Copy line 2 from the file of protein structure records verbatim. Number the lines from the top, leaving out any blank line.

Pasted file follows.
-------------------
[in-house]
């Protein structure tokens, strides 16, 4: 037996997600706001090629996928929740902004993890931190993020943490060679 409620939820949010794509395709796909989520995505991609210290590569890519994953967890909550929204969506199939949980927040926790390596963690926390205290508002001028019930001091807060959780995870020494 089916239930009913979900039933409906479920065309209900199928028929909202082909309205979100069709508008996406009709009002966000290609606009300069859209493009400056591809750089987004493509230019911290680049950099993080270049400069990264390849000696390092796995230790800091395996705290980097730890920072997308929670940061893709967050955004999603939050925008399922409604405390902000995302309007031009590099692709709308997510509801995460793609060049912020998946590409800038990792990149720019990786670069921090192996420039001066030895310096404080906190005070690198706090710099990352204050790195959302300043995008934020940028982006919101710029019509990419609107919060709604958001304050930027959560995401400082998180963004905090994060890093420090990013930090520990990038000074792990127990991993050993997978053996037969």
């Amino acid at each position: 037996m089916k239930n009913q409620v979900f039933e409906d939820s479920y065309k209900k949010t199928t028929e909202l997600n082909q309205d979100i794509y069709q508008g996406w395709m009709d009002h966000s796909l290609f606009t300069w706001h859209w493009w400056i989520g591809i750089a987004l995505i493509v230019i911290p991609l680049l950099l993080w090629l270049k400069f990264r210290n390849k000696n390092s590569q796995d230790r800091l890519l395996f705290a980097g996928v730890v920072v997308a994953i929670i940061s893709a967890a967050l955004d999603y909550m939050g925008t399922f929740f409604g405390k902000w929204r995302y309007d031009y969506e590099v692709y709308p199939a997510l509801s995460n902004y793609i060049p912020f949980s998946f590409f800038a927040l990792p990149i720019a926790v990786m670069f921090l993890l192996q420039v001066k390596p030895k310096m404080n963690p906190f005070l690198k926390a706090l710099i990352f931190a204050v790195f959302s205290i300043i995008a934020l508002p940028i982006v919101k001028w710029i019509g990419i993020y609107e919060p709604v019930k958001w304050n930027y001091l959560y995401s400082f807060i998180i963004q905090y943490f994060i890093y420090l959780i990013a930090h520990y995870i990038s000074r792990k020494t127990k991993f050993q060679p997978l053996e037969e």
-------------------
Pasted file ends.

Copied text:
């Protein structure tokens, strides 16, 4: 037996997600706001090629996928929740902004993890931190993020943490060679 409620939820949010794509395709796909989520995505991609210290590569890519994953967890909550929204969506199939949980927040926790390596963690926390205290508002001028019930001091807060959780995870020494 089916239930009913979900039933409906479920065309209900199928028929909202082909309205979100069709508008996406009709009002966000290609606009300069859209493009400056591809750089987004493509230019911290680049950099993080270049400069990264390849000696390092796995230790800091395996705290980097730890920072997308929670940061893709967050955004999603939050925008399922409604405390902000995302309007031009590099692709709308997510509801995460793609060049912020998946590409800038990792990149720019990786670069921090192996420039001066030895310096404080906190005070690198706090710099990352204050790195959302300043995008934020940028982006919101710029019509990419609107919060709604958001304050930027959560995401400082998180963004905090994060890093420090990013930090520990990038000074792990127990991993050993997978053996037969």